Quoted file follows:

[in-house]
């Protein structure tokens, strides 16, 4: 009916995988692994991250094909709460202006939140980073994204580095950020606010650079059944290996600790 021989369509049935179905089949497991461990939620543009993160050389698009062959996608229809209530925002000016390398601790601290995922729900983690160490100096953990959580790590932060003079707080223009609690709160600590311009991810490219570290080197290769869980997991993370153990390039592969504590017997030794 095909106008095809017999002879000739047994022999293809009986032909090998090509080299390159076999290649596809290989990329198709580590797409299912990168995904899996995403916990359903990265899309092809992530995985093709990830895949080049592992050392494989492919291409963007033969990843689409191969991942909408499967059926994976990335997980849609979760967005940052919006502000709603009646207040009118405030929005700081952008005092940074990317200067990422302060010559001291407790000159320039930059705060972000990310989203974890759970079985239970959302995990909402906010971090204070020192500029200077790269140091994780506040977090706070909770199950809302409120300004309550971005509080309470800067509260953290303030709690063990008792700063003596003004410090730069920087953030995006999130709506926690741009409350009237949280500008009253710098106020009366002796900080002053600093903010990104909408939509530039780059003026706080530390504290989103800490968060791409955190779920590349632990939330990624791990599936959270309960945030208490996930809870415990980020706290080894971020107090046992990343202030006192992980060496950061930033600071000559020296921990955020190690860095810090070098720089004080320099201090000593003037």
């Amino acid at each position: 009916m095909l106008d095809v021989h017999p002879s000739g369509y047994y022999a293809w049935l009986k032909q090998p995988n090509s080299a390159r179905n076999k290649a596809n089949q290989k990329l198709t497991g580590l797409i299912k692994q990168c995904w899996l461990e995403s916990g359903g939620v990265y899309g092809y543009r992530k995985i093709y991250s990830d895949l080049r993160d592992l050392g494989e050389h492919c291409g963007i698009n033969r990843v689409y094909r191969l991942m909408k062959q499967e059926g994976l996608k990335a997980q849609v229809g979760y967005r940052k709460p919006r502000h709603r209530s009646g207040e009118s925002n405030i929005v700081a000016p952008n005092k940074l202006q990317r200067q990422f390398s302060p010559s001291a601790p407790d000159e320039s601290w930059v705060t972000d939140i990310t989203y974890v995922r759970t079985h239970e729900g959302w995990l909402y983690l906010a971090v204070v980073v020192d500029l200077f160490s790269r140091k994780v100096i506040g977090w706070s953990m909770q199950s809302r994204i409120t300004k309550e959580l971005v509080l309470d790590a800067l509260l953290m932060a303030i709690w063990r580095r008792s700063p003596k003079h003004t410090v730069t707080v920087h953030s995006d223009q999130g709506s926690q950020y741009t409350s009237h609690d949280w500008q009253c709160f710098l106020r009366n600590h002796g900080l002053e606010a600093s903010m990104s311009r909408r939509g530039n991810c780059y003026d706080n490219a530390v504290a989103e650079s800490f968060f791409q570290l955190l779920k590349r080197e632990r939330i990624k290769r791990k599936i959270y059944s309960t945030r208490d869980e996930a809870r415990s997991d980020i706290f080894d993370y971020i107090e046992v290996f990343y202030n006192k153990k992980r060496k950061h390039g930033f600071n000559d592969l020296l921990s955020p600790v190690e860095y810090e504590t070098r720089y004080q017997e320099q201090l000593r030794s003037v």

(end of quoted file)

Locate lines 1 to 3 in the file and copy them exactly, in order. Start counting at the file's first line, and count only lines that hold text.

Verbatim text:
[in-house]
């Protein structure tokens, strides 16, 4: 009916995988692994991250094909709460202006939140980073994204580095950020606010650079059944290996600790 021989369509049935179905089949497991461990939620543009993160050389698009062959996608229809209530925002000016390398601790601290995922729900983690160490100096953990959580790590932060003079707080223009609690709160600590311009991810490219570290080197290769869980997991993370153990390039592969504590017997030794 095909106008095809017999002879000739047994022999293809009986032909090998090509080299390159076999290649596809290989990329198709580590797409299912990168995904899996995403916990359903990265899309092809992530995985093709990830895949080049592992050392494989492919291409963007033969990843689409191969991942909408499967059926994976990335997980849609979760967005940052919006502000709603009646207040009118405030929005700081952008005092940074990317200067990422302060010559001291407790000159320039930059705060972000990310989203974890759970079985239970959302995990909402906010971090204070020192500029200077790269140091994780506040977090706070909770199950809302409120300004309550971005509080309470800067509260953290303030709690063990008792700063003596003004410090730069920087953030995006999130709506926690741009409350009237949280500008009253710098106020009366002796900080002053600093903010990104909408939509530039780059003026706080530390504290989103800490968060791409955190779920590349632990939330990624791990599936959270309960945030208490996930809870415990980020706290080894971020107090046992990343202030006192992980060496950061930033600071000559020296921990955020190690860095810090070098720089004080320099201090000593003037």
């Amino acid at each position: 009916m095909l106008d095809v021989h017999p002879s000739g369509y047994y022999a293809w049935l009986k032909q090998p995988n090509s080299a390159r179905n076999k290649a596809n089949q290989k990329l198709t497991g580590l797409i299912k692994q990168c995904w899996l461990e995403s916990g359903g939620v990265y899309g092809y543009r992530k995985i093709y991250s990830d895949l080049r993160d592992l050392g494989e050389h492919c291409g963007i698009n033969r990843v689409y094909r191969l991942m909408k062959q499967e059926g994976l996608k990335a997980q849609v229809g979760y967005r940052k709460p919006r502000h709603r209530s009646g207040e009118s925002n405030i929005v700081a000016p952008n005092k940074l202006q990317r200067q990422f390398s302060p010559s001291a601790p407790d000159e320039s601290w930059v705060t972000d939140i990310t989203y974890v995922r759970t079985h239970e729900g959302w995990l909402y983690l906010a971090v204070v980073v020192d500029l200077f160490s790269r140091k994780v100096i506040g977090w706070s953990m909770q199950s809302r994204i409120t300004k309550e959580l971005v509080l309470d790590a800067l509260l953290m932060a303030i709690w063990r580095r008792s700063p003596k003079h003004t410090v730069t707080v920087h953030s995006d223009q999130g709506s926690q950020y741009t409350s009237h609690d949280w500008q009253c709160f710098l106020r009366n600590h002796g900080l002053e606010a600093s903010m990104s311009r909408r939509g530039n991810c780059y003026d706080n490219a530390v504290a989103e650079s800490f968060f791409q570290l955190l779920k590349r080197e632990r939330i990624k290769r791990k599936i959270y059944s309960t945030r208490d869980e996930a809870r415990s997991d980020i706290f080894d993370y971020i107090e046992v290996f990343y202030n006192k153990k992980r060496k950061h390039g930033f600071n000559d592969l020296l921990s955020p600790v190690e860095y810090e504590t070098r720089y004080q017997e320099q201090l000593r030794s003037v």